Hiyashi Ramen, a refreshing dish of cold noodles served during the hot summer months. Toppings included crabsticks, squid, omelette, thin cucumber strips, bean sprouts, beni shoga (pickled red ginger) and a dollop of very hot karashi mustard. In sesame dressing.


For a long time Rai Rai Ken's Gyoza (3pcs Php55, 6 pcs Php105) was my standard for which other gyoza are evaluated. It has since shrinked, the pork filling now a lot less, but the pork-to-cabbage and dumpling wrapper ratio is balanced, and still tastes good. And the thick dipping sauce adheres to the dumpling, coating and flavoring it substantially.

Atsuyaki Tofu (3 pcs Php110, 6 pcs Php210 ), similar to Mabo (or Mapo) Tofu - with ground pork in thick, spicy sauce, only that the tofu are lightly fried before mixing in the sauce.

Age Tofu Teppan, Php125, served in a sizzling plate. Contrary to teppan that is grilled on a hot plate, this came in a bubbling-hot, thick, flavorful sauce.

A sample of the offerings under the Crazy Maki promo. Definitely not for maki purists, and definitely not for me. This is Jurassic Maki, Php195 for six pieces ("inside-out roll with ebi tempura, salmon skin, kani stick, ebikko, spicy mayonnaise and eel, with wasabi mayo and eel sauce"). I ordered this because of the eel. I don't know what happened, but this is very malansa (fishy).

I'm a bit stubborn - I again ordered from the Crazy Maki collection, and this was the last I am doing it. This is Salmon Skin Roll with Shrimp Salad (4pcs Php105, 8pcs Php195). The menu says this should be "California roll with salmon skin tempura, avocado, sliced unagi, spicy mayo and shrimp salad, with wasabi mayo and tenzy sauce," but it tasted mainly rice and not much else.

A glass of cold tea, unlike the traditional pot of tea commonly served in Chinese and Japanese restaurants. Refreshing after a sweat-inducing hot bowl of ramen soup.


My current favorite - the featured ramen for the month of September. This is - surprise! batchoy ("...pork liver, pork and chicken chicharon and sliced chaiyu and naruto in shio soup"), with the requisite raw egg (Php150). Funny, the regular Japanese and Rai Rai Ken ramen bowls don't have naruto (that ubiquitous pink-swirled fish cake), but this take on the Ilonggo favorite has one. And this ramen, is as Ilonggo as batchoy could ever be.

The service at the two Rai Rai Ken outlets I frequent is inconsistent - attention is sporadic even if there are only few diners, there are very gracious waiters and there are very conceited ones. It seems customer satisfaction is an aspect that was neglected in the transformation of Rai Rai Ken. But I am willing to overlook this, if only for the ramen.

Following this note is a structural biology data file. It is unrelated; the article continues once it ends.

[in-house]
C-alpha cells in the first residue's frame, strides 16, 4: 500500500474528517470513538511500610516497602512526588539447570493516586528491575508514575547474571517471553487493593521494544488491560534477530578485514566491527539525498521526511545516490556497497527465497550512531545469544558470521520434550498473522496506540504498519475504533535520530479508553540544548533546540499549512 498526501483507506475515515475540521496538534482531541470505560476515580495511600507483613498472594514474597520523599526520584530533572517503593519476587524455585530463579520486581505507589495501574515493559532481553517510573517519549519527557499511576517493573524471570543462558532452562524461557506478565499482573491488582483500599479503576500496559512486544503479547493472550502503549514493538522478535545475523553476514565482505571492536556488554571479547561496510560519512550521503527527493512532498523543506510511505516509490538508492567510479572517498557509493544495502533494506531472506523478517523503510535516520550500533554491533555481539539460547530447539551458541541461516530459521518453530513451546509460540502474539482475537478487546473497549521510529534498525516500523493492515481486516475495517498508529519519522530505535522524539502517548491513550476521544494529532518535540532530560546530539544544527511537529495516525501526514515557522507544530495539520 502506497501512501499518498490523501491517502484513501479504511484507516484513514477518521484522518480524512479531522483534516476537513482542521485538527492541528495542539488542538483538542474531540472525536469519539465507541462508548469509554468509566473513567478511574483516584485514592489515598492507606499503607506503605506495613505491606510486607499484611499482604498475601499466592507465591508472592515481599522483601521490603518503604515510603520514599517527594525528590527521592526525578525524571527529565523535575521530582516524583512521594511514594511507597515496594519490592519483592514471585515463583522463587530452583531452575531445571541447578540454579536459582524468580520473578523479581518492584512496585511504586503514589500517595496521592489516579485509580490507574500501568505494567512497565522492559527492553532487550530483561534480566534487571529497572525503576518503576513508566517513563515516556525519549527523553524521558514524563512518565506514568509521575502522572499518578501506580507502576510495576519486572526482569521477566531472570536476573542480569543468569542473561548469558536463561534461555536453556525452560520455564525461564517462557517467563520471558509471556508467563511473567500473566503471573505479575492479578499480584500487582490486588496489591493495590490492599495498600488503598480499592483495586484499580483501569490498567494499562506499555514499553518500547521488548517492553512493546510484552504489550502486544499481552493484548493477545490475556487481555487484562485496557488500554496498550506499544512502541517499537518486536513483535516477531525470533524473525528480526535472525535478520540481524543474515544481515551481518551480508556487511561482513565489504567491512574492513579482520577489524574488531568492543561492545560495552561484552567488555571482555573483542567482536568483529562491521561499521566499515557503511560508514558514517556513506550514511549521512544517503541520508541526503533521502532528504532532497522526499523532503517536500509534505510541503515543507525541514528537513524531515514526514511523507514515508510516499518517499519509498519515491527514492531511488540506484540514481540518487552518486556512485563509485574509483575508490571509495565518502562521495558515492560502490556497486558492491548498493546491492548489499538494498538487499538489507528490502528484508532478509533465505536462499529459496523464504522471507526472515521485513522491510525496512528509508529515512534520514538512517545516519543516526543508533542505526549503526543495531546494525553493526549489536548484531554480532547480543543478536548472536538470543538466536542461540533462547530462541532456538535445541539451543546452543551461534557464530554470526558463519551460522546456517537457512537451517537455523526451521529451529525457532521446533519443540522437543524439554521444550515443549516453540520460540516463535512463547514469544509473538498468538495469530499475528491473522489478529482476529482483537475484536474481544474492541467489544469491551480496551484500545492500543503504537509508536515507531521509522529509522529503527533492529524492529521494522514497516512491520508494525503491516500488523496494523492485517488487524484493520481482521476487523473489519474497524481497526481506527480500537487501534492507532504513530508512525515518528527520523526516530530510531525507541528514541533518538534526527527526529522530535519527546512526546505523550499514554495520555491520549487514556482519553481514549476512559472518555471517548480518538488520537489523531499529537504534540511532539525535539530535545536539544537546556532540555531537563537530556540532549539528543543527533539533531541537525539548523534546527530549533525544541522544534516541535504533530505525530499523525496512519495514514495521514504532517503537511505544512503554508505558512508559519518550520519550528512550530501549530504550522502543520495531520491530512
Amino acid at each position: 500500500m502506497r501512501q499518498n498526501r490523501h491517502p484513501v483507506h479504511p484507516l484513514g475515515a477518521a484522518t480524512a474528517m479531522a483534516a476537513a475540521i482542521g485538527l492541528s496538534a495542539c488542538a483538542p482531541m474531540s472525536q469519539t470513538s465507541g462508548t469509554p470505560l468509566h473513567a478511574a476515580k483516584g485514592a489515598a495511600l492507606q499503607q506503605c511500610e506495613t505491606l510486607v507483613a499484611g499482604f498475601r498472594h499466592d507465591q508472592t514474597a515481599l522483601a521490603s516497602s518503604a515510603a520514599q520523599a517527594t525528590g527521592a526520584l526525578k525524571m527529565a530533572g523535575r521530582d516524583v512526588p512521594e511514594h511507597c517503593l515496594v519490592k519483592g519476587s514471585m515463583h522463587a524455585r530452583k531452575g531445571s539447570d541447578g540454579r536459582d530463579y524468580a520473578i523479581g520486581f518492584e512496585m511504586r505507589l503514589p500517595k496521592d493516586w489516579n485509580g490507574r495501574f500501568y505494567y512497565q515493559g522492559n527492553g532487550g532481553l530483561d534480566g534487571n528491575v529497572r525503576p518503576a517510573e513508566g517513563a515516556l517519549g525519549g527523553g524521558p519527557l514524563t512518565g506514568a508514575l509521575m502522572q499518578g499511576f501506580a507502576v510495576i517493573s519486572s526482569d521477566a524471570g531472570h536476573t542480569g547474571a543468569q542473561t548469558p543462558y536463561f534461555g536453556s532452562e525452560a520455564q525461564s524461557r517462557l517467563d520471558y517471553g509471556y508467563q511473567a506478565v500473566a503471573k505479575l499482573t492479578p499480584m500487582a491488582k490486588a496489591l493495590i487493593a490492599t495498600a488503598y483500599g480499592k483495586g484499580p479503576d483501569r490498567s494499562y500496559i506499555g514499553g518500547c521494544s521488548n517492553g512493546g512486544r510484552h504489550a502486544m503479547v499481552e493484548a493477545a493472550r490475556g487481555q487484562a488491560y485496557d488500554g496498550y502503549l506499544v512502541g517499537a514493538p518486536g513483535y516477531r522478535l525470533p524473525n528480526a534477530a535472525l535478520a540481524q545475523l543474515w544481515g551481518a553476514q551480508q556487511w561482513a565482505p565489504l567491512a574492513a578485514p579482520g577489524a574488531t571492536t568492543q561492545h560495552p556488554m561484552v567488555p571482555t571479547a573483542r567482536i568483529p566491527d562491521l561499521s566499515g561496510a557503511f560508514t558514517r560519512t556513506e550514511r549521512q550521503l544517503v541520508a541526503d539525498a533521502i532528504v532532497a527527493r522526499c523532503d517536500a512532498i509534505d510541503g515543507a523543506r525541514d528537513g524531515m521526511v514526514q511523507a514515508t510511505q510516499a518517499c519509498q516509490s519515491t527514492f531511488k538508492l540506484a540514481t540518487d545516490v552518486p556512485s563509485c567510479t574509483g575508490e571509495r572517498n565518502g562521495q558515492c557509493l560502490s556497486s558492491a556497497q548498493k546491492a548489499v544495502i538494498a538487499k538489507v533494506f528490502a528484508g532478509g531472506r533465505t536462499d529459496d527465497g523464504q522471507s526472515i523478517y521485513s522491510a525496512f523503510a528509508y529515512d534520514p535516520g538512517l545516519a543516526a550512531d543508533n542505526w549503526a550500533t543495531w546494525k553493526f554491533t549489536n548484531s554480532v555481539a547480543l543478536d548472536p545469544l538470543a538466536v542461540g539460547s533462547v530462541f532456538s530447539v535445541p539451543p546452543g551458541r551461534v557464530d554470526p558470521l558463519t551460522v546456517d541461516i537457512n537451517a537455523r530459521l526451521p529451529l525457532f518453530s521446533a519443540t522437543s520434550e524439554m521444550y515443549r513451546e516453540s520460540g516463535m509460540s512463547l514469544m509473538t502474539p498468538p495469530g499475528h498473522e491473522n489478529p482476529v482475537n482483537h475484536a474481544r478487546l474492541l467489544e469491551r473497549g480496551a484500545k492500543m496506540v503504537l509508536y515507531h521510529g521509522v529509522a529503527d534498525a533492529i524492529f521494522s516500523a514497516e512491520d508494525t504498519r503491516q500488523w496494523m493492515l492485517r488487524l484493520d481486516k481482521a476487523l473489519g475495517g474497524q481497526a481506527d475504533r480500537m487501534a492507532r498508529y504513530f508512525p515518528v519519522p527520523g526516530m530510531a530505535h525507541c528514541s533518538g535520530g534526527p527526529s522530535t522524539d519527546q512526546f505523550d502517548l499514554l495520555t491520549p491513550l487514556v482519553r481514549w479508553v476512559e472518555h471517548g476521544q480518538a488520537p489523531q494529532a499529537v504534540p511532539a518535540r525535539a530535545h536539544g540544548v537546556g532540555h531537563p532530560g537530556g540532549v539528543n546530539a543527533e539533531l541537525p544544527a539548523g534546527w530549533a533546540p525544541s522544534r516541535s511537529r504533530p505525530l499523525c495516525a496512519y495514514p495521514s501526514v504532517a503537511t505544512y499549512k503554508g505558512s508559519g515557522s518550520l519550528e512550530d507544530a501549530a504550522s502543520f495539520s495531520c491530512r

Rai Rai Ken Ramen House and Sushi Bar
  • Harbour Square, CCP Complex
    Pasay City
  • G/F, North Wing, SM Mall of Asia
    Bay City
with branches nationwide

Update: These two outlets has since been closed. The outlet closest to CCP is at the Blue Wave Mall along Macapagal Avenue.

Rai Rai Ken literally means "welcome to the restaurant" (rai rai is welcome and ken is restaurant), and is related to that phrase Irashsaimasen! (welcome!) that one hears upon entering a Japanese restaurant, rai rai being originally pronounced "irashsai", while ken is "shokudo". More about it at Rai Rai Ken's website.


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6 comments:

caryn said...

heehee. i've seen this restaurant around, but i have never tried it. probably because i have japanese food at the university shokudo almost everyday so when i go home, i'm like "we're not going to eat at a japanese restaurant" hahaha! ;-)

Kai said...

Haha, right, of course you have to eat Filipino, though don't you miss "Japanese rice" every time you come home? I had withdrawal symptoms for a while coming back from Japan.

Rai Rai Ken is not exactly authentic Japanese, but close. But their ramen is really incomparable.

Sophie said...

the mapo tofu looks so delish!

this is really one of the simplest dishes to make anywhere in the world so long as you can get hold of tofu and sauce package.

Here I bought a sauce pack so as to skip all the seasonings! and i will try this friday after work.
http://yummiexpress.freetzi.com

Chi Tran said...

I tried the shoyu ramen and really dislike the spinach flavor in their broth. (read my review here https://maleanabas.wordpress.com/2015/05/24/rai-rai-ken-ramen-review/ ) Maybe I should have given other dishes a try.

Michael John Delos Santos said...

Great review! Read about Rai Rai Ken on http://www.webbline.com/rai-rai-ken-sm-fairview-branch-review/ and I think it's pretty awesome! :)

Melissa Buhia said...

Hi! I read about Rai Rai Ken also on http://www.webbline.com/rai-rai-ken-sm-fairview-branch-review/ amd it made me want to eat Japanese food just like in your review! I love to go to Japan someday to taste authentic Japanese dishes :D